Ones that creep, crawl and cry,
Ones that howl, hurt and terrify,
Ones that live in the deep dark hole
That feed on your flesh, as well as your soul.
People tell me they aren’t real,
But I greatly disagree,
For monsters who hurt and cause so much pain
Aren’t always ones with horns and fangs.
Yet they are the ones that creep and lie,
That destroys, hurt and terrify
They live in the holes of our depression
And they consume our souls; a monsters impression.
— Tiane Marie Oliver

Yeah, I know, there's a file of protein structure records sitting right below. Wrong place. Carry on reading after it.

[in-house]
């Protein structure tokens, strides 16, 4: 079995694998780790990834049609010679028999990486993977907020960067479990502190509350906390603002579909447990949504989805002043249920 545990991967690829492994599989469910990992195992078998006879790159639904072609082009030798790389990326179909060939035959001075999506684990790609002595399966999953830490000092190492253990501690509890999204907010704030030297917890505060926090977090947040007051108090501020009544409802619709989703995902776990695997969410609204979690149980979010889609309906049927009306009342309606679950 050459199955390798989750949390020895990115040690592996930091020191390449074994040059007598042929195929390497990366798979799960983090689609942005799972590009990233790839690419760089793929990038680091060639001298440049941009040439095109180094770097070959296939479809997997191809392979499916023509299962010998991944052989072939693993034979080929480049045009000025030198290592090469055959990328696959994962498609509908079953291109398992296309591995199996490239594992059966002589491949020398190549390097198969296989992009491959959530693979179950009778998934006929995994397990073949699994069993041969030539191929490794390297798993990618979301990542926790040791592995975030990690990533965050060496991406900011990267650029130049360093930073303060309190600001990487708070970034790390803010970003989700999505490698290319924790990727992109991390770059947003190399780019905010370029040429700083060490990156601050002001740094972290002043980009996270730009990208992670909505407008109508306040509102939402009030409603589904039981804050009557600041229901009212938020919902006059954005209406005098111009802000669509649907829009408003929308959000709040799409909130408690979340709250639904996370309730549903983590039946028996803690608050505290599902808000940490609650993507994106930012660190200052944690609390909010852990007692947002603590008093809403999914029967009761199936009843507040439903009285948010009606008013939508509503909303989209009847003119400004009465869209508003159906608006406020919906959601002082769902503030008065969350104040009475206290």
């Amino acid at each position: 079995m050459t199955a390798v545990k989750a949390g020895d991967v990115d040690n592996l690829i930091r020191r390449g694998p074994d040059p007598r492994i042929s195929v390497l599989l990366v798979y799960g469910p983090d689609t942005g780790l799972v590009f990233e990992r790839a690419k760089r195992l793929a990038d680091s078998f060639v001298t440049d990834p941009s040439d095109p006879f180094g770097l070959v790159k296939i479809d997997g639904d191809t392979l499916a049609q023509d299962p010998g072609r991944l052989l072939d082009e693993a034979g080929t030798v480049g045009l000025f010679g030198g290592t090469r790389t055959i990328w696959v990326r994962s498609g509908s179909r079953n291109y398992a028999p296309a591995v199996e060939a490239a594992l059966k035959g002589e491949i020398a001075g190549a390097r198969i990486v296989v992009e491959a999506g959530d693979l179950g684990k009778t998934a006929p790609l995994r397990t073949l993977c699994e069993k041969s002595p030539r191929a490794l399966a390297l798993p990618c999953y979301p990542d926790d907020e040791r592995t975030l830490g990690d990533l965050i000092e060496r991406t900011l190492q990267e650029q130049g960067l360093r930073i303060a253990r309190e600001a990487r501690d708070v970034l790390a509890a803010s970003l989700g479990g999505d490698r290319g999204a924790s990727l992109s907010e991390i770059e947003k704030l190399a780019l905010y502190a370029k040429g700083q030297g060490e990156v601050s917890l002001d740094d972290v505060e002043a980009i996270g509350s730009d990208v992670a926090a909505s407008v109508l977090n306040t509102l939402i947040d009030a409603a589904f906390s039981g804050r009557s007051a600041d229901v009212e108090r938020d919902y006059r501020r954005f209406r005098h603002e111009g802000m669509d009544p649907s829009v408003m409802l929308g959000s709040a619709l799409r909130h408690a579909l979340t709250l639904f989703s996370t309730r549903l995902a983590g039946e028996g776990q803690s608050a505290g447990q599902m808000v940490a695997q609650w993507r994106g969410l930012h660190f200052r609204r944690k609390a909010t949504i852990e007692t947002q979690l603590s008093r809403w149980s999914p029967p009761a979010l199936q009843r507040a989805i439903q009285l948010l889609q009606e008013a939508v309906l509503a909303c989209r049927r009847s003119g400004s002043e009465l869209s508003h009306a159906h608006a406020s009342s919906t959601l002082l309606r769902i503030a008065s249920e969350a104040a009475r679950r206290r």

This poem was written by a 13-year-old girl who has suffered greatly with depression since Hurricane Katrina and read aloud by her mother at the conclusion of the most recent City Council mental health committee meeting. On the panel that day were those who govern our mental health care discussing the impending closure of emergency and acute mental health services at the LSU Interim Hospital as a means of balancing their recent budget. However, as the poem was read, most who are responsible for making these cuts had already left the room to return to their enclosed offices in the bowels of City Hall — shut away from the reality of this nightmare soon to wreak havoc on our city streets.